Beat SCAD and the Leicester Cardiovascular Biomedical Research Unit have collaborated on a video entry for the National Institute for Health Research’s New Media Competition. The theme of the competition was raising awareness of research.
The competition was looking for entries that explain why the research is important and there is a special prize for the film that shows how public involvement has been embedded into a research project and how it made a difference.
The UK SCAD research project was initiated by one patient who overcame one of the main barriers to researching rare conditions – a lack of patients. Rebecca Breslin (Chair Trustee of Beat SCAD) made contact with other UK patients and persuaded Dr David Adlam to begin a research project. At the time Rebecca was in touch with around 30 UK patients; four years later, 450 have signed up to take part in the research.
“There are thousands of rare diseases and millions of people living with conditions which have many unanswered questions; conditions which desperately need research to save and change lives. More and more patients are taking action to find answers about their rare disease and I hope our film demonstrates the positive impact patients can have on research and what can be achieved by incorporating PPIE,” said Rebecca.
“At the start, I experienced some ‘eye-rolling’ from doctors when I pulled out my stack of highlighted journal articles and lists of questions, but I refused to let them dissuade me, I just thought ‘OK, you’re not the right person to help the SCAD group… I’ll find somebody who will’ and, thankfully, the NIHR Leicester Cardiovascular BRU said Yes!”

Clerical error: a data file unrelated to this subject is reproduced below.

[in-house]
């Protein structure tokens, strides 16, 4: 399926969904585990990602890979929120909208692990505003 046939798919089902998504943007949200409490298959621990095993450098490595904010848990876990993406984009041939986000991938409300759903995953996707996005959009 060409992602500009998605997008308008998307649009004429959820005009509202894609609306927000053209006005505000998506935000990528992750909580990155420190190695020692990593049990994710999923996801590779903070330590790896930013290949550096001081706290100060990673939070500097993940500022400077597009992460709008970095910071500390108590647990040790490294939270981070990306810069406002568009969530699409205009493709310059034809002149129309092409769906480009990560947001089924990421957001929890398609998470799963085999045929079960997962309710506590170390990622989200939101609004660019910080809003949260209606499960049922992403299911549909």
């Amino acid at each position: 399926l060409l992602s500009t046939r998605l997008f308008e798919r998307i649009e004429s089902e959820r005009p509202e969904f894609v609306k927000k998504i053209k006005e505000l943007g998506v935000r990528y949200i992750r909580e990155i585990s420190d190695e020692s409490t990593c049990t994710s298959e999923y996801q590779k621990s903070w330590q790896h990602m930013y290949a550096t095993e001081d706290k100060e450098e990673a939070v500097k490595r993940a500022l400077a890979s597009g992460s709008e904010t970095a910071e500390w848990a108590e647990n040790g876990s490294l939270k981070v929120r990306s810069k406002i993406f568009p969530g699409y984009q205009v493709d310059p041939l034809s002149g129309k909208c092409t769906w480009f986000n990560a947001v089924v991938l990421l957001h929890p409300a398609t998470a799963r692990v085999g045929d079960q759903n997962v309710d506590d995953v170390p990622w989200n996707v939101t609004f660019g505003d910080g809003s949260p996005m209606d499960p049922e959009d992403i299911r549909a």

The patient group has been involved from the start, helping to shape the website content, creating leaflets for both patients and medical professionals, as well as attending events. And some of the research team attended Beat SCAD’s first UK conference for SCAD patients, families and friends.
“The SCAD study has shown us the magic of Patient and Public Involvement and Engagement (PPIE) in action. The work of Becks and the SCAD survivors is already informing our PPIE approach on other studies,” said Tatty Scott, Leicester Cardiovascular Biomedical Research Unit’s PPIE Manager.
The public will help choose the competition shortlist at three screening events in York, Sheffield and Teignmouth (see here for details).